The typical paint used to paint an interior door is latex paint. However, if you have a wood door you could consider it like any furniture project and try chalk paint, milk paint, acrylic paint, or any other viable paint options. In this situation, however, you'd also need a top coat like wax or polycrylic.
Paint Finishes or Sheen
Glossy paint has it's advantages like being the most durable paint finish. And if you like a gloss, then this is a good option. However, keep in mind the more gloss the harder the clean up will be.
Flat Finishes will be the most viscous. Which means better coverage in a single coat. However, it's also the hardest to clean aka the least kid friendly.
For this type of application I chose Eggshell as it has great coverage and is still fairly kid friendly.
5 Types of Paint Sheens
- High Gloss
- Semi-Gloss Finish
- Flat Finish
How Much Paint Should I Buy Per Door?
You may be wondering how much paint you actually need for a door. According to Google, you will need 1 qt. of paint per door. But I was able to paint 6 doors for half a gallon. (Two coats front and back). This may also be the difference in that Paint Type, Paint Sheen, and Brand Quality makes.
02 Remove Your Door Hardware
If your door is fresh from the hardware store you can skip this step.
However, if you're giving an old door a fresh coat of paint (or even a second coat of paint) keep reading.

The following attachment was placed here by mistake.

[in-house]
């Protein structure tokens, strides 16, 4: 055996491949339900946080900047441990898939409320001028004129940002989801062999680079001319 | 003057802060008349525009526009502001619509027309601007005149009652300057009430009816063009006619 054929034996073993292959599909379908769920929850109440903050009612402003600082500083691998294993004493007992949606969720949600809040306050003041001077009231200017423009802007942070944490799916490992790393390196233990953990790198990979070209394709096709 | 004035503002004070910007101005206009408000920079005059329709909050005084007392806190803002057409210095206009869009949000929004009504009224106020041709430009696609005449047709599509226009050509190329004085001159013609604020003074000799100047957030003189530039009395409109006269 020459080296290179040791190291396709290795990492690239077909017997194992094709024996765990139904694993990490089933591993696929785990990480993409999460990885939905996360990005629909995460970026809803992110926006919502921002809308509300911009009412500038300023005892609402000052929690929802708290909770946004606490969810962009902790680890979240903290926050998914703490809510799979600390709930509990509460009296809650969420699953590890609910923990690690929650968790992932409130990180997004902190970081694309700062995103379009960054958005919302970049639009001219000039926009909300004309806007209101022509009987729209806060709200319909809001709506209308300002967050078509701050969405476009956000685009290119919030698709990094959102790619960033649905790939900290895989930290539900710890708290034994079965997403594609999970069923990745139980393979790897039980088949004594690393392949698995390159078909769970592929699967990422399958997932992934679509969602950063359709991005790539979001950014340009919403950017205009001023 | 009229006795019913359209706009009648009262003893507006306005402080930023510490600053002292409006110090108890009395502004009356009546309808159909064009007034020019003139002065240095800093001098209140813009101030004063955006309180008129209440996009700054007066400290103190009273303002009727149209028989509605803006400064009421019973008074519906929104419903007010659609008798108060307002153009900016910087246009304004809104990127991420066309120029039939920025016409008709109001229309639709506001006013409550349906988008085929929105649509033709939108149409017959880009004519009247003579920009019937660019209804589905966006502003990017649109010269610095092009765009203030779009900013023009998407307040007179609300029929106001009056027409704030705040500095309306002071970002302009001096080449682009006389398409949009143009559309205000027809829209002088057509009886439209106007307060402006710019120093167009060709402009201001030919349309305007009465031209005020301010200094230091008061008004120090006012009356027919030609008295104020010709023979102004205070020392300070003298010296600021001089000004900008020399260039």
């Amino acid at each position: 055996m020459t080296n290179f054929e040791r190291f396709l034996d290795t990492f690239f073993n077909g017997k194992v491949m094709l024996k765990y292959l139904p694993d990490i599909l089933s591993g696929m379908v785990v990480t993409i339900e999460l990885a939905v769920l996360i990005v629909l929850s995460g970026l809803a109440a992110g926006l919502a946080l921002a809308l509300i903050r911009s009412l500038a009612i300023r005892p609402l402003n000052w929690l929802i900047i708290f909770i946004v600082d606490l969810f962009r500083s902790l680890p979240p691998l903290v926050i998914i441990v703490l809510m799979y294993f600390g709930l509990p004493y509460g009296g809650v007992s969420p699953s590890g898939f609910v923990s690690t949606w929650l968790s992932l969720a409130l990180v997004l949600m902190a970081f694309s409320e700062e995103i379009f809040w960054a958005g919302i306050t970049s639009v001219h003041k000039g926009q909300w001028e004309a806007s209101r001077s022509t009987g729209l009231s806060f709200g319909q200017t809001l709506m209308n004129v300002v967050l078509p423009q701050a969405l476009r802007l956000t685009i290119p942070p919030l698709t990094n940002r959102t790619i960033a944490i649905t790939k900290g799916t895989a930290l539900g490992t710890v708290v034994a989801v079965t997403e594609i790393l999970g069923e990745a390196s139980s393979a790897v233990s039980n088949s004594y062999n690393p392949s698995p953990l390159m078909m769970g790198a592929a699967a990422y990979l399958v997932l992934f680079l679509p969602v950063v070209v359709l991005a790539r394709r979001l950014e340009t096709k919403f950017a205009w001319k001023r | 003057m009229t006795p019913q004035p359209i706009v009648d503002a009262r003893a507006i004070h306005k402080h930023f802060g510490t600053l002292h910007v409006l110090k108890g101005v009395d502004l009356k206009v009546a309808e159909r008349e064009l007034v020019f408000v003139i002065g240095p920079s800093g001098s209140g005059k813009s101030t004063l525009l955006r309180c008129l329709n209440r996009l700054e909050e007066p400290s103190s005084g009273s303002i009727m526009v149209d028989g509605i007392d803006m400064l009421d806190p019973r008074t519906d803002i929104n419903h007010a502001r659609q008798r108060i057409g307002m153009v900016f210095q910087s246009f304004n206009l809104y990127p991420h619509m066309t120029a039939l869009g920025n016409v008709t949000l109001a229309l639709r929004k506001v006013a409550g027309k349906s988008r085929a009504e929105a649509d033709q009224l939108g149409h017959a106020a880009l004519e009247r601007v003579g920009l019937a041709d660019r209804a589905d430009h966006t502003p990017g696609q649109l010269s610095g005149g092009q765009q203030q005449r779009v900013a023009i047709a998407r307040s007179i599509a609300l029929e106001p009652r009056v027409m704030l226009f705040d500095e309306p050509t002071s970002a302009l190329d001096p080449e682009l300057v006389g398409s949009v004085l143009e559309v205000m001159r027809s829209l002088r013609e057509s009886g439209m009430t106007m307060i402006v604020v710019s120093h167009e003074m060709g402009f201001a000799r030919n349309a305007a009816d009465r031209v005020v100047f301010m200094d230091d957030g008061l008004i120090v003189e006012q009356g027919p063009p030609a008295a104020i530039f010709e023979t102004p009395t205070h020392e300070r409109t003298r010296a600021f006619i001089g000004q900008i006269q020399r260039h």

You may choose to keep your door installed, so you would keep the hinges on and simply use painter's tape to cover them. Use a utility knife to cut around the tape-covered hinges.
However, for a professional look you will want to remove your door knobs vs just covering them in tape. Place all hardware in the quart size Ziploc bag including knobs, screws, etc.
03 Prepare Your Door For Paint
For this step, you'll need cleaning supplies like all-purpose cleaner, sponge, and a rag to dry it off, 120 Grit Sandpaper. You may also need wood filler and a putty knife to repair any small (or large) damages.
Painting Over Existing Paint
If you are painting over existing paint you will want to use 120-grit sandpaper to do a thorough scuff sanding. For older doors consider if you may need to use a lead kit to test for lead paint before you even move forward.
Clean The Door Thoroughly
Before you go to paint an interior door you're going to want to make sure your surface is prepared for paint. If it's the first coat it's as easy as giving it a really thorough scrub down.
For this part I used a mop bucket with warm water, a scrubby sponge, dawn dish soap, and my homemade all-purpose cleaner (vinegar + lemons).
- Scrub everything very thoroughly, ensuring you're getting into any recessed areas.
- Then dry with a clean dry rag.
- Let it sit and dry thoroughly for 10-15 minutes before applying paint.
04 Choose Your Painting Methods
Three Painting Methods to Consider
Old Reliable - Hand Painting with a Brush